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Midazolam induces cellular apoptosis in human cancer cells and inhibits tumor growth in xenograft mice

Title
Midazolam induces cellular apoptosis in human cancer cells and inhibits tumor growth in xenograft mice
Authors
Mishra S.K.Kang J.-H.Lee C.W.Oh S.H.Ryu J.S.Bae Y.S.Kim H.M.
Ewha Authors
배윤수
SCOPUS Author ID
배윤수scopus
Issue Date
2013
Journal Title
Molecules and Cells
ISSN
1016-8478JCR Link
Citation
vol. 36, no. 3, pp. 219 - 226
Keywords
AnesthesiaAnticancerApoptosis inductionMidazolamROS scavenging
Publisher
Korean Society for Molecular and Cellular Biology
Indexed
SCI; SCIE; SCOPUS; KCI WOS scopus
Abstract
Midazolam is a widely used anesthetic of the benzodiazepine class that has shown cytotoxicity and apoptosisinducing activity in neuronal cells and lymphocytes. This study aims to evaluate the effect of midazolam on growth of K562 human leukemia cells and HT29 colon cancer cells. The in vivo effect of midazolam was investigated in BALB/c-nu mice bearing K562 and HT29 cells human tumor xenografts. The results show that midazolam decreased the viability of K562 and HT29 cells by inducing apoptosis and S phase cell-cycle arrest in a concentration-dependent manner. Midazolam activated caspase-9, capspase-3 and PARP indicating induction of the mitochondrial intrinsic pathway of apoptosis. Midazolam lowered mitochondrial membrane potential and increased apoptotic DNA fragmentation. Midazolam showed reactive oxygen species (ROS) scavenging activity through inhibition of NADPH oxidase 2 (Nox2) enzyme activity in K562 cells. Midazolam caused inhibition of pERK1/2 signaling which led to inhibition of the anti-apoptotic proteins Bcl-XL and XIAP and phosphorylation activation of the pro-apoptotic protein Bid. Midazolam inhibited growth of HT29 tumors in xenograft mice. Collectively our results demonstrate that midazolam caused growth inhibition of cancer cells via activation of the mitochondrial intrinsic pathway of apoptosis and inhibited HT29 tumor growth in xenograft mice. The mechanism underlying these effects of midazolam might be suppression of ROS production leading to modulation of apoptosis and growth regulatory proteins. These findings present possible clinical implications of midazolam as an anesthetic to relieve pain during in vivo anticancer drug delivery and to enhance anticancer efficacy through its ROS-scavenging and pro-apoptotic properties. © The Korean Society for Molecular and Cellular Biology. All rights reserved.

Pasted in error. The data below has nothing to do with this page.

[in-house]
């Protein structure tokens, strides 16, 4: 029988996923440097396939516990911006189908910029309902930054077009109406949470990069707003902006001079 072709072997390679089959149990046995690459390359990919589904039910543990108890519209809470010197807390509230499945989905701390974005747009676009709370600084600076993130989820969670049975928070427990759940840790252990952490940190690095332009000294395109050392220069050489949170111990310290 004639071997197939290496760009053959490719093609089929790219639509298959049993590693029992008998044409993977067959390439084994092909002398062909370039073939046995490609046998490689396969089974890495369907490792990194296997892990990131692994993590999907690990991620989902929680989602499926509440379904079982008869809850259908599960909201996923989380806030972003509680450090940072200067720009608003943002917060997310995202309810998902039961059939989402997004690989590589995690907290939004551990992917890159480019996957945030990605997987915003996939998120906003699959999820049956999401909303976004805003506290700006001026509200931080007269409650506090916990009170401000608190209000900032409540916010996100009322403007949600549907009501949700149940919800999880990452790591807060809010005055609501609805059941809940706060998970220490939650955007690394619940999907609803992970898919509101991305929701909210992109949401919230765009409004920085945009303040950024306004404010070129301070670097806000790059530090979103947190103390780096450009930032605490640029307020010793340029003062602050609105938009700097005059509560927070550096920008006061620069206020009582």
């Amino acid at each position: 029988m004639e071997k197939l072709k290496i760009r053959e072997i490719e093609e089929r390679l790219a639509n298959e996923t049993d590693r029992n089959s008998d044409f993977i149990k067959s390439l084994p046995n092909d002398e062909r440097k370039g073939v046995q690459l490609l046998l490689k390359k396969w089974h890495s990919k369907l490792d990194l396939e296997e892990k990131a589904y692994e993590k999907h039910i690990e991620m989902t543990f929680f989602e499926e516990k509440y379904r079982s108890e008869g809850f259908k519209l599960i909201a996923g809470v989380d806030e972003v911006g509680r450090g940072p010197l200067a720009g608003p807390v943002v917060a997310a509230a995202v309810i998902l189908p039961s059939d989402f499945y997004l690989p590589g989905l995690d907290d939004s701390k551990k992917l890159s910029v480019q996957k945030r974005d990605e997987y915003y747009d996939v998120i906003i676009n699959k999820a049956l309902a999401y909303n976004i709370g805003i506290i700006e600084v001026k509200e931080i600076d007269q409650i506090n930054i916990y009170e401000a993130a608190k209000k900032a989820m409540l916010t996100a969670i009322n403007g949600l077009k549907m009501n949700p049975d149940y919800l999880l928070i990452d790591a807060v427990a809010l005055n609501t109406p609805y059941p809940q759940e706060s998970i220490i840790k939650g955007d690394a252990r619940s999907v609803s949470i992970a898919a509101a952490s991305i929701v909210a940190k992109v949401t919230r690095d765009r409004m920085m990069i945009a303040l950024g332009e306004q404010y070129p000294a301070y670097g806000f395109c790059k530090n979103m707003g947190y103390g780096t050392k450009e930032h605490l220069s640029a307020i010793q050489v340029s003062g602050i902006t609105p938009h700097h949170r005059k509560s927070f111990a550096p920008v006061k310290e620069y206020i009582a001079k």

DOI
10.1007/s10059-013-0050-9
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자연과학대학 > 생명과학전공 > Journal papers
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